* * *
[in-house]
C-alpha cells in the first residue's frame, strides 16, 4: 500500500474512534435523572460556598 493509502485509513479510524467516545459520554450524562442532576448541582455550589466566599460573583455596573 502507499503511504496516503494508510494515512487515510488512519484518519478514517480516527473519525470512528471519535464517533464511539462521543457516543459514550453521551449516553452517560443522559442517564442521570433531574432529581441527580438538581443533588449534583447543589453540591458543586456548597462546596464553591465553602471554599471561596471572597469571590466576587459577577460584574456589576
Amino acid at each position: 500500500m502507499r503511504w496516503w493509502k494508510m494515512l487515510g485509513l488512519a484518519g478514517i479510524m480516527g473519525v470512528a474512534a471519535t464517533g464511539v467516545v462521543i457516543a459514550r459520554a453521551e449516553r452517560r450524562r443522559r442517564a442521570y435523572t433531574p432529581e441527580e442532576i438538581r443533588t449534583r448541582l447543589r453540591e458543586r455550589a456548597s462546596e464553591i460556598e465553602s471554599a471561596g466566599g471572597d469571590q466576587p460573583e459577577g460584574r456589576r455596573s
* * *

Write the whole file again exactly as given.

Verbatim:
[in-house]
C-alpha cells in the first residue's frame, strides 16, 4: 500500500474512534435523572460556598 493509502485509513479510524467516545459520554450524562442532576448541582455550589466566599460573583455596573 502507499503511504496516503494508510494515512487515510488512519484518519478514517480516527473519525470512528471519535464517533464511539462521543457516543459514550453521551449516553452517560443522559442517564442521570433531574432529581441527580438538581443533588449534583447543589453540591458543586456548597462546596464553591465553602471554599471561596471572597469571590466576587459577577460584574456589576
Amino acid at each position: 500500500m502507499r503511504w496516503w493509502k494508510m494515512l487515510g485509513l488512519a484518519g478514517i479510524m480516527g473519525v470512528a474512534a471519535t464517533g464511539v467516545v462521543i457516543a459514550r459520554a453521551e449516553r452517560r450524562r443522559r442517564a442521570y435523572t433531574p432529581e441527580e442532576i438538581r443533588t449534583r448541582l447543589r453540591e458543586r455550589a456548597s462546596e464553591i460556598e465553602s471554599a471561596g466566599g471572597d469571590q466576587p460573583e459577577g460584574r456589576r455596573s